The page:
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World Tourism Day: 27 September 2006
The Office of Travel and Tourism Industries, the national tourism office, joins the United Nations’ World Tourism Organization (UNWTO) in celebration of the twenty-sixth anniversary of World Tourism Day!
“The main purpose of World Tourism Day,” according to the United Nations’ World Tourism Organization (UNWTO), “is to foster awareness among the international community of the importance of tourism and its social, cultural, and political and economic values.”Travel and Tourism Supports America
Commencing in 1980, World Tourism Day serves as a reminder of the growing and vital contribution of travel and tourism to today’s global economy. In the United States alone, the U.S. travel and tourism industry accounts for 2.6% of our nation’s gross domestic product (GDP). The industry contributes more to the U.S. economy than the insurance industry or public utilities; the industry contributes more than twice the value-added of agriculture, the automotive industry, or the oil and gas industry.
In 1980 just over 22 million international visitors traveled to the United States, spending just over $13 billion on travel and tourism-related goods and services (exports). Twenty-five years later, however, exports have since grown to nearly $103 billion a year, accounting for 27% of all service exports and 8% of all U.S exports. Moreover, the industry generated a $7.4 billion surplus in 2005, compared to the $825 million deficit in 1980, marking the seventeenth consecutive year in which travel and tourism exports exceeded imports.Travel and Tourism Employs America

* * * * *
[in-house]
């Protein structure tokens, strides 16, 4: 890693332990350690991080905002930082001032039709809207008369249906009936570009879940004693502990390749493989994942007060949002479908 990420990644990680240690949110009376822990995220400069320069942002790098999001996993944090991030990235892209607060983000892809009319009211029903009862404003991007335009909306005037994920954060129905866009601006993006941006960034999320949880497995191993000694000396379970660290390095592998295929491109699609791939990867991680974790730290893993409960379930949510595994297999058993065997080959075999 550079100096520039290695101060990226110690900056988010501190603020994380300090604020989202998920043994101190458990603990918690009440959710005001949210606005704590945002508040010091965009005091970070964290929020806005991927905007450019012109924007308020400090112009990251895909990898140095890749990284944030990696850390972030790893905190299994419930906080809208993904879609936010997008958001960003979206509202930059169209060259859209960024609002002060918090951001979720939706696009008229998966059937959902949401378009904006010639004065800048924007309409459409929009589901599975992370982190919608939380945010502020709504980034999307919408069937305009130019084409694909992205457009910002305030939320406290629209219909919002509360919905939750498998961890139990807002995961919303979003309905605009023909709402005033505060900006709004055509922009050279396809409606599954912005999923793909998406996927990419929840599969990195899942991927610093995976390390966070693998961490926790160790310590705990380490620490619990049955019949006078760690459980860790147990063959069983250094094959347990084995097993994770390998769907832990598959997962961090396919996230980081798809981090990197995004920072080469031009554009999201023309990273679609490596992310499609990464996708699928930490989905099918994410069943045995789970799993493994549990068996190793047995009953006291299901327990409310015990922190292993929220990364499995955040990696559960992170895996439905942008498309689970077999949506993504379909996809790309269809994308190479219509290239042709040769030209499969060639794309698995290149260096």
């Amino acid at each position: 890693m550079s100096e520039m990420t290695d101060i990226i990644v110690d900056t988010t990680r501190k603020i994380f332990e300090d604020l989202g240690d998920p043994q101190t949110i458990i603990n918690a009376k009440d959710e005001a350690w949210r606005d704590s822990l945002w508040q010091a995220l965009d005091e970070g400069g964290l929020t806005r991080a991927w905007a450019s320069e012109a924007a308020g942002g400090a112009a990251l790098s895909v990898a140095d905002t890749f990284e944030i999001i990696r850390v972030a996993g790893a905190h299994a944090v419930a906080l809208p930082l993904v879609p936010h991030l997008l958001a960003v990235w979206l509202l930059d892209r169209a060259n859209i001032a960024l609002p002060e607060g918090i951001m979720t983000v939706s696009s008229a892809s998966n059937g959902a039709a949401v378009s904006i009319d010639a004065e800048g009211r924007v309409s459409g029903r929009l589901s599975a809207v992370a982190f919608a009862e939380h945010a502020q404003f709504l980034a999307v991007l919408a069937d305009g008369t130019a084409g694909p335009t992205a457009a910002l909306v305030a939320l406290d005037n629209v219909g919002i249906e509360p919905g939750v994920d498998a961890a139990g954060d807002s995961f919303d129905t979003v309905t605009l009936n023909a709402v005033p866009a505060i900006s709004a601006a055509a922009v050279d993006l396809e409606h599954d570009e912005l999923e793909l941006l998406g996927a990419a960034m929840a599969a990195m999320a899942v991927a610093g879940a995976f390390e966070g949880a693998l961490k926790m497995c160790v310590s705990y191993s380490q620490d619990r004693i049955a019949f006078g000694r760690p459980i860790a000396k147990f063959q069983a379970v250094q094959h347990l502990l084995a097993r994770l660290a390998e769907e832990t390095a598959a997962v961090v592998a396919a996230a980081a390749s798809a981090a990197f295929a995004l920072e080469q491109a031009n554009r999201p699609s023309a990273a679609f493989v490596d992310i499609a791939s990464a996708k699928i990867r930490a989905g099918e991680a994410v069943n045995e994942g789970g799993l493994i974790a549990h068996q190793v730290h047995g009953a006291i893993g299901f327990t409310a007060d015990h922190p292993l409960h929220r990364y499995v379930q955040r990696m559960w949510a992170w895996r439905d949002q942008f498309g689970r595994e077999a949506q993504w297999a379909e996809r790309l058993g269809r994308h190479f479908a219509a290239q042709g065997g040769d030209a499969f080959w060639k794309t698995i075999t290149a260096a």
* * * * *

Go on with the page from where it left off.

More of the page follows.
As one of America’s largest employers, travel and tourism industries are profoundly important to the U.S. economy. One out of every sixteen Americans (8.2 million) is employed by travel and tourism-related businesses, ninety-four percent of which are classified as small businesses. In fact, more people are employed by travel and tourism-related industries than are employed in the construction industry, the business and financial industries, agriculture, education, and healthcare.Travel and Tourism Works For America
The United States travel and tourism industries are among the most competitive in the world. The United States leads the world in international travel and tourism exports and ranks third in its share of global visitation behind France and Spain, respectively. And though more people annually visit France and Spain than visit the United States, the U.S. travel and tourism industries generated 65% more revenue than Spain and 83% more revenue than France, a clear indication of our ability to compete in the global marketplace for long-haul travelers who traditionally spend more money than short-haul travelers.
The importance of travel and tourism cannot be overstated. Travel and tourism generates billions of dollars of federal, state, and local taxes—helping to support local communities, small businesses, schools, infrastructure, banks, farms, museums, shopping malls, and family-owned restaurants, to name a few.
So please join all of us in the national tourism office today in celebrating the economic value and community pride that travel and tourism bring to America!
U.S. Department of Commerce
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